The Case for a Headless CMS

by Joe Hochgreve, Web Developer

As a back-end content management system, a headless CMS isn’t tied to a website’s architecture. Instead, it serves content and nothing more. The code and database that drive the content aren’t directly linked to a website’s performance or looks.

What is a Headless CMS?

At its core, a headless CMS provides content to a website. A headless CMS servers are separate from hosting servers that maintain the website. That allows an existing WordPress user to be familiar with modifying content while keeping part of the programming fast and efficient.

For example, WordPress has an application program interface (API) that allows access to all content. That doesn’t mean WordPress should be used in all headless cases; however, it’s a viable option.

But What’s Wrong with Traditional CMS Systems?

Traditional CMS such as WordPress, Joomla and Drupal allow you to build a site’s front-end experience right from the CMS. That creates ease of use.

However, that convenience comes with drawbacks:

  • Security issues: Hosting your database, server-side code and front-end code all in one place creates intrinsic security issues. A single hack gives the invasive party access to them all. Furthermore, many traditional CMS platforms rely heavily on third-party plugins for functionality. If a third party doesn’t keep its plugin updated, there can be security holes.
  • Speed: Most traditional CMS websites have a speed deficit because of third-party plugins and themes, less expensive hosting options, and outdated architectural designs. Some of those issues can be resolved by using a plugin to optimize the code but relying on them is not always a safe bet.
  • Database reliance: While headless websites require API and micro-services for content and data, they’re not completely controlled by them. Traditional CMS websites can use micro-services and APIs, but the bulk of their content comes from one database on one server.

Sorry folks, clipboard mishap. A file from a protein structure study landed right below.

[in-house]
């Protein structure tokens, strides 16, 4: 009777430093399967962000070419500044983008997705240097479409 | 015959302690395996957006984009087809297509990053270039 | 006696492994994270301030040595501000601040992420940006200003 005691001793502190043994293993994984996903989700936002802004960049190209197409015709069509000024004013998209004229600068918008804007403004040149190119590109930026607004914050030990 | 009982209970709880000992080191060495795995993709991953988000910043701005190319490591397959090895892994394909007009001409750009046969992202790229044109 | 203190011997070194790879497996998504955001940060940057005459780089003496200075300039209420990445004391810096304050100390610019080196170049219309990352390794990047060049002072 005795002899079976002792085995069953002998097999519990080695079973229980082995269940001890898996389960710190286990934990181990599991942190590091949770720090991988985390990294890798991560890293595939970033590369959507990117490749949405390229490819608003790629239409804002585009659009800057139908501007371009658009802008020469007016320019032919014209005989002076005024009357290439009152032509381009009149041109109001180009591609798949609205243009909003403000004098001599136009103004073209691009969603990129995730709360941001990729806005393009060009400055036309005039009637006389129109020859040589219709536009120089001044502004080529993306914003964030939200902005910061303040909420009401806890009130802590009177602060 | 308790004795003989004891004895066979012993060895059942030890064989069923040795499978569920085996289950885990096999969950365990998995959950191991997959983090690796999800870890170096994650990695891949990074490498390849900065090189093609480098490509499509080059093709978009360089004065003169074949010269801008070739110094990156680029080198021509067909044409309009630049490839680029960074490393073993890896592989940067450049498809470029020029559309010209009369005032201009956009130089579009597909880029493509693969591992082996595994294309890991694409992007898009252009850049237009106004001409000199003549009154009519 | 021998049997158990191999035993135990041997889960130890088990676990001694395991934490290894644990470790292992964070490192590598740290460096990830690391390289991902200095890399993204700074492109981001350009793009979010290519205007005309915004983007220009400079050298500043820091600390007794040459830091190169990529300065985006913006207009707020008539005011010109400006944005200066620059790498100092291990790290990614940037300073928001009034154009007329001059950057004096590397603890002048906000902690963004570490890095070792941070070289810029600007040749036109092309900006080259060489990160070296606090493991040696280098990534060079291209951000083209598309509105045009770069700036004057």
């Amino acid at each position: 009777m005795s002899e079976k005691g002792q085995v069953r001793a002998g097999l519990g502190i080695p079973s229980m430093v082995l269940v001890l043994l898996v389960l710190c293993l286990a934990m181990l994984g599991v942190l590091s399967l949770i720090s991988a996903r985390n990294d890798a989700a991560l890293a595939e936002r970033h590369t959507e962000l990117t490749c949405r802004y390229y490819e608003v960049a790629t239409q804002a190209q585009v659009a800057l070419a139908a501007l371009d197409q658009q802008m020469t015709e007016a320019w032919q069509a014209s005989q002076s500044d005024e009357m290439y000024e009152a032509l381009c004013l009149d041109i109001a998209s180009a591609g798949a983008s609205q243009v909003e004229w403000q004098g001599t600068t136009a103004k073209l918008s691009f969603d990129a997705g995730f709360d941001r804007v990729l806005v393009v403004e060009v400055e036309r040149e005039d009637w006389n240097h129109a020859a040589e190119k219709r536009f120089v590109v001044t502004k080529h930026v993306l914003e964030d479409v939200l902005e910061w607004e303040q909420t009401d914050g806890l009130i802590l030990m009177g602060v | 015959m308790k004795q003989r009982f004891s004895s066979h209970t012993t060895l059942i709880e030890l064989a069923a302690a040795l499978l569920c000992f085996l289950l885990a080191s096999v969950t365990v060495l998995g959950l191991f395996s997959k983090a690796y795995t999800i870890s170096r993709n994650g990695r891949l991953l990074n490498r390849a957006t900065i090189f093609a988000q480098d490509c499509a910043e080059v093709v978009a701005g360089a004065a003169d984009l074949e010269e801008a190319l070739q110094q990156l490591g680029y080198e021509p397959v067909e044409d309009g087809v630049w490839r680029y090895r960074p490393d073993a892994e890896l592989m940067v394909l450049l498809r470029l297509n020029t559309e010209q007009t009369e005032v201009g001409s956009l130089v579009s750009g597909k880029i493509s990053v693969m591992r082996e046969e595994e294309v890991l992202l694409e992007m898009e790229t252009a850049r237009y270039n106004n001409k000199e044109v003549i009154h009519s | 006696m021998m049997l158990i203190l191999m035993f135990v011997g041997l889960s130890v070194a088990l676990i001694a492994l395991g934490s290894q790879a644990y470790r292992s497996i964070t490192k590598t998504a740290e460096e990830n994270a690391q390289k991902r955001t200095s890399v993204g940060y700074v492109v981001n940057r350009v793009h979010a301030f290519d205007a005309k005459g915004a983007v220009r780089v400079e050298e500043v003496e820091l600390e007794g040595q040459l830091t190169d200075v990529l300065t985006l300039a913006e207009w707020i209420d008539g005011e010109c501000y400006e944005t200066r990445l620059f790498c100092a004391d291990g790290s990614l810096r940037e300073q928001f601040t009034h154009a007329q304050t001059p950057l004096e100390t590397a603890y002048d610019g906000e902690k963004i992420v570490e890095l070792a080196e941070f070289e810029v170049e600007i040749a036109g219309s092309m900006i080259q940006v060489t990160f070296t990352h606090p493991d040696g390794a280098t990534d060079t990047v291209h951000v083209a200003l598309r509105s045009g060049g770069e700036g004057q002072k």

Advantages of a Headless CMS

Front-end freedom: Because a headless CMS is not tied to a website’s code, it allows developers to code the site or application in the most appropriate language and framework for the job. That typically means:

  • Customized and strategic development
  • Fewer architectural hurdles
  • Less front-end maintenance


Speed: Because the website/application isn’t tied to the CMS, it’s possible to load resources from elsewhere while pulling the content from the API, which helps the site load faster.

Omni-channel capabilities: Are you interested in developing multiple platforms such as a mobile app, company intranet or Internet of Things? A headless CMS will be your best friend. Because of its independent interface, a headless CMS can act as a repository for all your content regardless of how it’s served.

Less maintenance: Every website requires a certain level of upkeep. However, most headless platforms aren’t open sources like WordPress. Because a headless CMS only serves content, the code is handled by the platform providers.

Scalability: Content is loaded on demand, so large amounts of content won’t slow down your website. You can also change the front-end technology of a website without altering your CMS. Headless CMS platforms update the CMS back-end technology because that’s their sole function.

Easier to change services: In most cases, the CMS is not linked to the website’s front-end, so it’s much simpler to change CMS providers if you find one that better suits your needs.

The team at TouchStone Digital will walk you through the process of using a headless CMS so you can optimize your website’s efficiency and functionality. Call 419-299-9000 or contact us online to get started.

Share article

Share on facebook
Share on linkedin
Share on twitter
Share on email